Marijuana business recommendations made by Forsyth Twp. Planning Commission
Suggested zoning amendments headed to township’s board
GWINN — The Forsyth Township Planning Commission unanimously voted on Monday to recommend to the township board proposed zoning ordinance amendments regarding medical and adult-use marijuana establishments.
The amendment to the zoning ordinance, dependent on township board approval, would allow certain marijuana-related establishments in the Commercial C-1 and C-2 districts and the industrial 1-1 and 1-2 districts.
Marijuana-related businesses listed for conditional uses among the four districts include operations such as growers, processors, transporters, provisioning centers, retailers and safety-compliance facilities.
Planning Commissioner Neil Armatti questioned the planning commission’s proposed ordinance amendments, particularly the language stating that caregivers who hold medical cards could operate only in a commercial district, which he noted happens most frequently in residences.
Township Attorney Matthew Kuschel said, “That is how this draft was put together, simply because we knew that the township was open to having marijuana uses in those districts. Now whether or not you permit caregivers to operate in residential districts really is your decision.”
Armatti also questioned how the caregiver/commercial issue would be regulated.
“How are you going to choose what places are allowed to grow and who’s not if they’ve been doing it for 10 years?” he asked.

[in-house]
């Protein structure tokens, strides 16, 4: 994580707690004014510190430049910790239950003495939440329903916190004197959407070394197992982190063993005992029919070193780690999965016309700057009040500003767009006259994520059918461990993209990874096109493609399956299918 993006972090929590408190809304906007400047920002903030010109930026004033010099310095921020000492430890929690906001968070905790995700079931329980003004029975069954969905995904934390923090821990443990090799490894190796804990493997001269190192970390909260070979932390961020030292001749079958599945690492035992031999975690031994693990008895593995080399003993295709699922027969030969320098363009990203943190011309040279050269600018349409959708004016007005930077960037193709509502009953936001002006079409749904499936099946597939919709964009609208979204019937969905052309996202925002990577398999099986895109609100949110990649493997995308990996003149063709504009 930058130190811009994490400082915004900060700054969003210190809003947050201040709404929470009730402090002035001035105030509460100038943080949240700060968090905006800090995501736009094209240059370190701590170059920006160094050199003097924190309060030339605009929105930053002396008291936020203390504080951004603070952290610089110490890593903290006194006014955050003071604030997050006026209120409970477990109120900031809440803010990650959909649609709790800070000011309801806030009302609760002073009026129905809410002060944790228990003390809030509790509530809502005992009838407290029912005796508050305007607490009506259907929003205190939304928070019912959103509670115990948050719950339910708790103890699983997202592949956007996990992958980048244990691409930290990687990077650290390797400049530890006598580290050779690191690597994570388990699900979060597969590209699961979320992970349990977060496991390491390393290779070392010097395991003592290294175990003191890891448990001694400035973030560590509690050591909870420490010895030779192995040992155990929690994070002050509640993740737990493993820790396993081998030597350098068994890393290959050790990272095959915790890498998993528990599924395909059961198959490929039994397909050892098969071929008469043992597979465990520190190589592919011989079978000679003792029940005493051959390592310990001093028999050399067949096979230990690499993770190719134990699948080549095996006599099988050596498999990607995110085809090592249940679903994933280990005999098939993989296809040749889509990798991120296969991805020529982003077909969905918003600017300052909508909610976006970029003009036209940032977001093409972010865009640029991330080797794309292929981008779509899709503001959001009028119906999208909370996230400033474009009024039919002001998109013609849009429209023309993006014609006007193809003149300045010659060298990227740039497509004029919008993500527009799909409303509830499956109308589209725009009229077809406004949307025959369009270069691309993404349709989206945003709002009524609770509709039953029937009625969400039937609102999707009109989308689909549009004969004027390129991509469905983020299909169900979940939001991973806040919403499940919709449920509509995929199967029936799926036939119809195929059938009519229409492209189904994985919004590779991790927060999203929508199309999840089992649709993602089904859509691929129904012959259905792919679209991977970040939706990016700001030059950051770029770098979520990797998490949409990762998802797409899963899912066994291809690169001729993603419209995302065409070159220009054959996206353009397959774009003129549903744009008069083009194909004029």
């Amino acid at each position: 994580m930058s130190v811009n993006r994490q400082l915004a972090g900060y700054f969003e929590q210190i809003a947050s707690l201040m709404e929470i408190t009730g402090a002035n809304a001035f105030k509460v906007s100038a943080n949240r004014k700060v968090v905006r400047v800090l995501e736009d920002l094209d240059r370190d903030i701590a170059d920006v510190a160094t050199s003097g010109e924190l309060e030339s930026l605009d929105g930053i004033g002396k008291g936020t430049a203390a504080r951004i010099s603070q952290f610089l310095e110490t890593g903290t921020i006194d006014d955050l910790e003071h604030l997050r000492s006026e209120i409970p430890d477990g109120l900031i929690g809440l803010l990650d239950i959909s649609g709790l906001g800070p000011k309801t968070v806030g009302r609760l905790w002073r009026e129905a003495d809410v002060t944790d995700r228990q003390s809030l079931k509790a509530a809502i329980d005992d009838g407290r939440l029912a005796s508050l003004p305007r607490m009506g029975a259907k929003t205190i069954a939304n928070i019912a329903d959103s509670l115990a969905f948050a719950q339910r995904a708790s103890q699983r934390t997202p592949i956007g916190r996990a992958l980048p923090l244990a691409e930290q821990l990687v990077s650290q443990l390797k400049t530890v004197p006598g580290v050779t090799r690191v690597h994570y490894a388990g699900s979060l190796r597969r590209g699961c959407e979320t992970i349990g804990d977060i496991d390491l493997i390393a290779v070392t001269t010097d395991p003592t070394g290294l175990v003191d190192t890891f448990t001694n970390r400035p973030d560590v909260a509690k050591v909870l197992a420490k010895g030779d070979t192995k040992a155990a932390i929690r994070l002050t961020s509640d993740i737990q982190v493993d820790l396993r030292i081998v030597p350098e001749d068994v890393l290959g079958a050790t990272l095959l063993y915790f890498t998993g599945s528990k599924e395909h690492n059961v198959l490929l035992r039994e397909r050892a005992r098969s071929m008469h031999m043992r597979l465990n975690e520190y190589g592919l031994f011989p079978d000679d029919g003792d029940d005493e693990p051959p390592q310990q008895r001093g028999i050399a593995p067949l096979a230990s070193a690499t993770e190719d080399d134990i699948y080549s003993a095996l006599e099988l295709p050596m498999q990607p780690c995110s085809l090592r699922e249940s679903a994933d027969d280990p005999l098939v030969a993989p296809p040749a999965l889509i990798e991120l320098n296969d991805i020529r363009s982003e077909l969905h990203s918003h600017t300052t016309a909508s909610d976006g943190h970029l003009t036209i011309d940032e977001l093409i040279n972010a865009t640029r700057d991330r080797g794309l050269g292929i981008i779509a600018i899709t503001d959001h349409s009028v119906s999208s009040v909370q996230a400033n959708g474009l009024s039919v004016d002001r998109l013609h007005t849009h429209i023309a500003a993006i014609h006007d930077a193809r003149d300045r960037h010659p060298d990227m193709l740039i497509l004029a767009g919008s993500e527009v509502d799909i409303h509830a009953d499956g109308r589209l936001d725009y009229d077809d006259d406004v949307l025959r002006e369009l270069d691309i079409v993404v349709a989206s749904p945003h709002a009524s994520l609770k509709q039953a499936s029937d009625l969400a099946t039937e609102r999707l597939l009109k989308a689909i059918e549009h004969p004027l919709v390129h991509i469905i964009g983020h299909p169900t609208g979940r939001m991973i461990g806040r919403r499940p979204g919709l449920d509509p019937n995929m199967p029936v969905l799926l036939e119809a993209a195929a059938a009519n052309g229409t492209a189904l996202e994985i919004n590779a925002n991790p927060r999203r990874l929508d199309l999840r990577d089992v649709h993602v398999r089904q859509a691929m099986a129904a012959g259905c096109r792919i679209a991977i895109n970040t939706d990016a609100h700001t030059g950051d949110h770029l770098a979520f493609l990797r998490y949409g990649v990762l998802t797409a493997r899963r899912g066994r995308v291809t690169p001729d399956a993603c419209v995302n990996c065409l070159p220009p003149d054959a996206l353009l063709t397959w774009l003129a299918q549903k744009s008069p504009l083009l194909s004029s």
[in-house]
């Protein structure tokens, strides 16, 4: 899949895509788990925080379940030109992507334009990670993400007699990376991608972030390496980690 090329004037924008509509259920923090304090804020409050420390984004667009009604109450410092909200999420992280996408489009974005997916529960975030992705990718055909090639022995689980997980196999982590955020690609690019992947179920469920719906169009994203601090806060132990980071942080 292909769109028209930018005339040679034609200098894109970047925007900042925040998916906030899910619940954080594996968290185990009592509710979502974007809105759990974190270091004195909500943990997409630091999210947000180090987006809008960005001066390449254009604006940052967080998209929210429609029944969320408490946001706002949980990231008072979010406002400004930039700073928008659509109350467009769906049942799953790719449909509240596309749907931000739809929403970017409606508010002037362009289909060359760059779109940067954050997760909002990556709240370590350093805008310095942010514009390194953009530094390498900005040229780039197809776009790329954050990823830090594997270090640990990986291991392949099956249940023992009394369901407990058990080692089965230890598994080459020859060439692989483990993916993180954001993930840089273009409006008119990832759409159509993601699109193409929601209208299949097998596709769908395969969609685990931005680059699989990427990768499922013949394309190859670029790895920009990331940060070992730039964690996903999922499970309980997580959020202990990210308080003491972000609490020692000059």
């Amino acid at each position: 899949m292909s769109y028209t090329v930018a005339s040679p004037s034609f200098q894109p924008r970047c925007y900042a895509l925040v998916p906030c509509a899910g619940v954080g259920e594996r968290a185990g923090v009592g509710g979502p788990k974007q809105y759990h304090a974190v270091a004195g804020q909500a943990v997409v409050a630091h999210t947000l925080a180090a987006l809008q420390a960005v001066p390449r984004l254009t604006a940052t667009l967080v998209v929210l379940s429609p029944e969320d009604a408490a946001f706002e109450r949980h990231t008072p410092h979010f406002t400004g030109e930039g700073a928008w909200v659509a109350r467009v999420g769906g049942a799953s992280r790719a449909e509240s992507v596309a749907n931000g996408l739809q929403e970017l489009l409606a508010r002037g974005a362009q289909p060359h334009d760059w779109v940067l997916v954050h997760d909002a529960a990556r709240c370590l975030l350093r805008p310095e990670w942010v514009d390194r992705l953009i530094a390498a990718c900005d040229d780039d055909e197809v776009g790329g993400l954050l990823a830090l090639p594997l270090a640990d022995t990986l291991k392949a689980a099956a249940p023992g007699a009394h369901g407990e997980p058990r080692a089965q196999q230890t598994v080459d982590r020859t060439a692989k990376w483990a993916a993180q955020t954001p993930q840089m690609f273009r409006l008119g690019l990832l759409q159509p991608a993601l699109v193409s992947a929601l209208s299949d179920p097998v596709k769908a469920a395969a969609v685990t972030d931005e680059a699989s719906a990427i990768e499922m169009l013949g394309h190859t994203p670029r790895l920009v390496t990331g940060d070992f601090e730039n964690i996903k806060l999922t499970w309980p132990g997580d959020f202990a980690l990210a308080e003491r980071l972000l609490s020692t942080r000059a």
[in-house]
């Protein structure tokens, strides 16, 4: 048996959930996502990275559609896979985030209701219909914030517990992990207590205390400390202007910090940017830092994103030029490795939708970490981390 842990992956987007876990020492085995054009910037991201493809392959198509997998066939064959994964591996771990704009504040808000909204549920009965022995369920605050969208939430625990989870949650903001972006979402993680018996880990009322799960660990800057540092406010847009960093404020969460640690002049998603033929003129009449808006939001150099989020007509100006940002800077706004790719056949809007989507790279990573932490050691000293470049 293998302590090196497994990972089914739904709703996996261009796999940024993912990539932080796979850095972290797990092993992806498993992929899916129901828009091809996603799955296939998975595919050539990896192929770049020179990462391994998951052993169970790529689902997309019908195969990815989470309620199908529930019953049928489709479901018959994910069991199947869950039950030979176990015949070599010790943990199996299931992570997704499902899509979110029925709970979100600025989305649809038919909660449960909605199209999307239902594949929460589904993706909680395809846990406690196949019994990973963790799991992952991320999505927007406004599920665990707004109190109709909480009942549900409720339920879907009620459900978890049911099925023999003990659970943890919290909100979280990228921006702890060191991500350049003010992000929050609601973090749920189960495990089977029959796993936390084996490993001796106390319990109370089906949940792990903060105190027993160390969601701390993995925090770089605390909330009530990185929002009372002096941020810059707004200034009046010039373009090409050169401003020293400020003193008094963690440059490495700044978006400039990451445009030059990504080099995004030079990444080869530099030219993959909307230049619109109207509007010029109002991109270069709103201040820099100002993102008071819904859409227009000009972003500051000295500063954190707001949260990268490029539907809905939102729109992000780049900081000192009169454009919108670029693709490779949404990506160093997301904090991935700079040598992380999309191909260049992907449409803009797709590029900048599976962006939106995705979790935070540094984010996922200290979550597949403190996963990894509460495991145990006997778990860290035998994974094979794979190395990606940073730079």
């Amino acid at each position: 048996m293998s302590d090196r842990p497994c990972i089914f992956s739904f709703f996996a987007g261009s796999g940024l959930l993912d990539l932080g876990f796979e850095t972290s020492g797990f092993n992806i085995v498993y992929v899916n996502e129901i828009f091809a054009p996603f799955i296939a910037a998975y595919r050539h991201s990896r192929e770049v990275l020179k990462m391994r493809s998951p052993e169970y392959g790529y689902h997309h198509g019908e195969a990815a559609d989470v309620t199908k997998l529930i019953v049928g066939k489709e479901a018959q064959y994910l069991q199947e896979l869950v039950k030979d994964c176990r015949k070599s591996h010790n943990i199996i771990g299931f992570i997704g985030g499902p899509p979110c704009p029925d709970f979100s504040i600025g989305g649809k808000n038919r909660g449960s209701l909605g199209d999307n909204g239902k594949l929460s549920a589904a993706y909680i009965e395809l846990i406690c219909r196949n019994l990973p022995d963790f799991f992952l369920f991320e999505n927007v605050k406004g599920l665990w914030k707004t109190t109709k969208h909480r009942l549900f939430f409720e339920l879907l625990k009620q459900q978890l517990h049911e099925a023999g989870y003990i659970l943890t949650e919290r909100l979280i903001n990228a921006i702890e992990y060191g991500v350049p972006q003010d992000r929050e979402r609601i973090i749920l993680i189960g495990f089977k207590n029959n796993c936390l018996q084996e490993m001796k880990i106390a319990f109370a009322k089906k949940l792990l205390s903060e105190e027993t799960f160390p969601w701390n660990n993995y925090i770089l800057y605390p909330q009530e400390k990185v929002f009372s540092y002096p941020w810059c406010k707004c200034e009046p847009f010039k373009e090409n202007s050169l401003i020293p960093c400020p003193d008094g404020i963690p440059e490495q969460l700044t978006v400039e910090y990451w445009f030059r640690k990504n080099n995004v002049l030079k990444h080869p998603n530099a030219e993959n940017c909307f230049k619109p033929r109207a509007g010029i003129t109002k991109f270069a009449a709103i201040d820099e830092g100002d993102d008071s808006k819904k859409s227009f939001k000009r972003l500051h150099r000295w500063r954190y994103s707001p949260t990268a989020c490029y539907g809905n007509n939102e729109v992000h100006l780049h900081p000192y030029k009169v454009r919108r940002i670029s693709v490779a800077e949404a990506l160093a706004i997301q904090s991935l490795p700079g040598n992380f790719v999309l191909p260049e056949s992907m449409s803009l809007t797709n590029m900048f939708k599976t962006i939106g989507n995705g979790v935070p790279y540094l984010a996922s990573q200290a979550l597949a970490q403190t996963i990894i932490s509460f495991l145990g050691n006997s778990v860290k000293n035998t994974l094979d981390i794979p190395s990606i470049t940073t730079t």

Marquette County Commissioner Bill Nordeen, who attended Monday’s meeting, said the ordinance was well written but was surprised to see medical marijuana included along with recreational marijuana.
“There’s two different things going on, and now we tie them all together, and I think it’s probably going to put a burden on the medical marijuana people,” Nordeen said. “That’s part of it in general. More specifically, though, you’re going to end up with this grandfathering and pre-existing, non-conformity activity, so everyone that was legally allowed to be doing medical marijuana before today is going to be grandfathered in, and how are you going to prove that up?
“It’s going to create a lot of chaos and uncertainty because everyone was allowed to be doing it in their residences, and a lot of people did in this town.”
After much discussion, the commission voted unanimously to remove a section dealing with primary caregivers and remove the caregiver designation from the Commercial C-1 and C-2 districts and the industrial 1-1 and 1-2 districts.
The ordinance reads that regulations shall be amended to add general marijuana regulations, which include that no such building or structure shall be established on any lot less than one acre in area. Lighting shall be directed away from and be shielded from adjacent properties and be arranged to not adversely affect those properties or driver visibility on nearby public roads.
Additionally, every building housing a marijuana business shall be equipped with an odor control or filtration system to ensure that odors leaving the building are not detectable on any adjacent property unless a professional mechanical engineer licensed in Michigan provides a written explanation of why and how all detectable odors will be contained on the property.
Signage for marijuana facilities and establishments shall comply with requirements of applicable township ordinances.
The township board in January voted to opt in for medical and recreational marijuana, but was waiting for the planning commission’s recommendations on proposed zoning ordinance amendments. The township board will make the final decision on the ordinance.
Christie Mastric can be reached at 906-228-2500, ext. 250. Her email address is firstname.lastname@example.org